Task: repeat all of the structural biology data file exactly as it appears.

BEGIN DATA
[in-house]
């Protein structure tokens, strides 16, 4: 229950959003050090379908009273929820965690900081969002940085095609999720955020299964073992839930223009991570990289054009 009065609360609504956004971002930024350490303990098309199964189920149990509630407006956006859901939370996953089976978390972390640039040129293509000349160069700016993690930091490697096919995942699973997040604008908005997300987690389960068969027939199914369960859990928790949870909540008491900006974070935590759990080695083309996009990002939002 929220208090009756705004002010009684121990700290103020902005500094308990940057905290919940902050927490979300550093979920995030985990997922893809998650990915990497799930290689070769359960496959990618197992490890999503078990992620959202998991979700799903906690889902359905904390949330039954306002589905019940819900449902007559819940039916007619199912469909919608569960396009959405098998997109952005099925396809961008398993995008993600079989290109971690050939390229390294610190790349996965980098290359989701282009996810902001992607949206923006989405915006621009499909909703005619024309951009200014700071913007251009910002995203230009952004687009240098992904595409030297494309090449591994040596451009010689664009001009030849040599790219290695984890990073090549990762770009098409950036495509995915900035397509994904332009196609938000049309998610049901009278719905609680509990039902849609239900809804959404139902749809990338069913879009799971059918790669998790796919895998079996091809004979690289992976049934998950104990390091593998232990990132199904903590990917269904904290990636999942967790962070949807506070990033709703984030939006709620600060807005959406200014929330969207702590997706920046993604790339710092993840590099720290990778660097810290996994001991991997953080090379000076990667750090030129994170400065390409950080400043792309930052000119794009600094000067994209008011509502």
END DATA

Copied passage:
[in-house]
């Protein structure tokens, strides 16, 4: 229950959003050090379908009273929820965690900081969002940085095609999720955020299964073992839930223009991570990289054009 009065609360609504956004971002930024350490303990098309199964189920149990509630407006956006859901939370996953089976978390972390640039040129293509000349160069700016993690930091490697096919995942699973997040604008908005997300987690389960068969027939199914369960859990928790949870909540008491900006974070935590759990080695083309996009990002939002 929220208090009756705004002010009684121990700290103020902005500094308990940057905290919940902050927490979300550093979920995030985990997922893809998650990915990497799930290689070769359960496959990618197992490890999503078990992620959202998991979700799903906690889902359905904390949330039954306002589905019940819900449902007559819940039916007619199912469909919608569960396009959405098998997109952005099925396809961008398993995008993600079989290109971690050939390229390294610190790349996965980098290359989701282009996810902001992607949206923006989405915006621009499909909703005619024309951009200014700071913007251009910002995203230009952004687009240098992904595409030297494309090449591994040596451009010689664009001009030849040599790219290695984890990073090549990762770009098409950036495509995915900035397509994904332009196609938000049309998610049901009278719905609680509990039902849609239900809804959404139902749809990338069913879009799971059918790669998790796919895998079996091809004979690289992976049934998950104990390091593998232990990132199904903590990917269904904290990636999942967790962070949807506070990033709703984030939006709620600060807005959406200014929330969207702590997706920046993604790339710092993840590099720290990778660097810290996994001991991997953080090379000076990667750090030129994170400065390409950080400043792309930052000119794009600094000067994209008011509502």